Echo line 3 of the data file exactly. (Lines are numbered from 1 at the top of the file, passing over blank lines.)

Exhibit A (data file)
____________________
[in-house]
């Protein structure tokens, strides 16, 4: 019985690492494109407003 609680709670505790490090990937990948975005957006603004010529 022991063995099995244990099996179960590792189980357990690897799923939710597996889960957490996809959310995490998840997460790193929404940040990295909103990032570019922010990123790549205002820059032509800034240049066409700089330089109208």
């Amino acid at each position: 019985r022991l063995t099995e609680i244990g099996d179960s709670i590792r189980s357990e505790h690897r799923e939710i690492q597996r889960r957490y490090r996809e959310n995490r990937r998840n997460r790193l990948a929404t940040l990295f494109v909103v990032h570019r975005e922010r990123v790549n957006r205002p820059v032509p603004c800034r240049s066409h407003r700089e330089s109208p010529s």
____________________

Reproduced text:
């Amino acid at each position: 019985r022991l063995t099995e609680i244990g099996d179960s709670i590792r189980s357990e505790h690897r799923e939710i690492q597996r889960r957490y490090r996809e959310n995490r990937r998840n997460r790193l990948a929404t940040l990295f494109v909103v990032h570019r975005e922010r990123v790549n957006r205002p820059v032509p603004c800034r240049s066409h407003r700089e330089s109208p010529s």